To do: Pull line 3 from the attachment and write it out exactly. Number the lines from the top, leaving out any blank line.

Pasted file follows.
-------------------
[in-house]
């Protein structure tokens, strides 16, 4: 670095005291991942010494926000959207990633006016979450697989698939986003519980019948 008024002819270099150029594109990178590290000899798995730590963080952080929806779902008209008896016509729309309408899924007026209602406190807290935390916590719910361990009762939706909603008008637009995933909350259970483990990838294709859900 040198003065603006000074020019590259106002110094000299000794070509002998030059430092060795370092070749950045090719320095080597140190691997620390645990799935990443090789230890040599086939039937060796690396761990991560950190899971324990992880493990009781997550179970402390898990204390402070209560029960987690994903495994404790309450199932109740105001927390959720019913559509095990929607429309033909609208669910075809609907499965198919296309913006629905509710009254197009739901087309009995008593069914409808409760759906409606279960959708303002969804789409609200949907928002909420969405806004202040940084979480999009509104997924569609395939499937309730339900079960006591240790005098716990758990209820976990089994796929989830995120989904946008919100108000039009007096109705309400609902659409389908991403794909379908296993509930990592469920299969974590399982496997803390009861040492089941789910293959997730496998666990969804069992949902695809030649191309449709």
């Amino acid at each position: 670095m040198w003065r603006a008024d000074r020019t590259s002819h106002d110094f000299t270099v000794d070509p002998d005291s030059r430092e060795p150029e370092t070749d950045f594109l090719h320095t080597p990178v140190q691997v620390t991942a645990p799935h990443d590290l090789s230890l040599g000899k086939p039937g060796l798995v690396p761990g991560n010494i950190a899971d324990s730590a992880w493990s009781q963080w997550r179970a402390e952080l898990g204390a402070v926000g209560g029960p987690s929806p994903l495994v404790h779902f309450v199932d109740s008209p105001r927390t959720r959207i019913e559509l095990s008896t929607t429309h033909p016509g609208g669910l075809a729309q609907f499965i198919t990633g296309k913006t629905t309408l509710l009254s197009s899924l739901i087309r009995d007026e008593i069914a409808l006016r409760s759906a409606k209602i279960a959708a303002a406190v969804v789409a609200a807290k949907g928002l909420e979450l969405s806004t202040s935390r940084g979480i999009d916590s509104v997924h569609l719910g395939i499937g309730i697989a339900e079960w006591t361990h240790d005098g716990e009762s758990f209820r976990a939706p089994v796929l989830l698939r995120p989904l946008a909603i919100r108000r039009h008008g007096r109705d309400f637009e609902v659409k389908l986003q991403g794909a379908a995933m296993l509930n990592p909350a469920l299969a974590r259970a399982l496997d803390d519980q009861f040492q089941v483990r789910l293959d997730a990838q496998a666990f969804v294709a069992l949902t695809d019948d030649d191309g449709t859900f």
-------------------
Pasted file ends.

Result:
């Amino acid at each position: 670095m040198w003065r603006a008024d000074r020019t590259s002819h106002d110094f000299t270099v000794d070509p002998d005291s030059r430092e060795p150029e370092t070749d950045f594109l090719h320095t080597p990178v140190q691997v620390t991942a645990p799935h990443d590290l090789s230890l040599g000899k086939p039937g060796l798995v690396p761990g991560n010494i950190a899971d324990s730590a992880w493990s009781q963080w997550r179970a402390e952080l898990g204390a402070v926000g209560g029960p987690s929806p994903l495994v404790h779902f309450v199932d109740s008209p105001r927390t959720r959207i019913e559509l095990s008896t929607t429309h033909p016509g609208g669910l075809a729309q609907f499965i198919t990633g296309k913006t629905t309408l509710l009254s197009s899924l739901i087309r009995d007026e008593i069914a409808l006016r409760s759906a409606k209602i279960a959708a303002a406190v969804v789409a609200a807290k949907g928002l909420e979450l969405s806004t202040s935390r940084g979480i999009d916590s509104v997924h569609l719910g395939i499937g309730i697989a339900e079960w006591t361990h240790d005098g716990e009762s758990f209820r976990a939706p089994v796929l989830l698939r995120p989904l946008a909603i919100r108000r039009h008008g007096r109705d309400f637009e609902v659409k389908l986003q991403g794909a379908a995933m296993l509930n990592p909350a469920l299969a974590r259970a399982l496997d803390d519980q009861f040492q089941v483990r789910l293959d997730a990838q496998a666990f969804v294709a069992l949902t695809d019948d030649d191309g449709t859900f």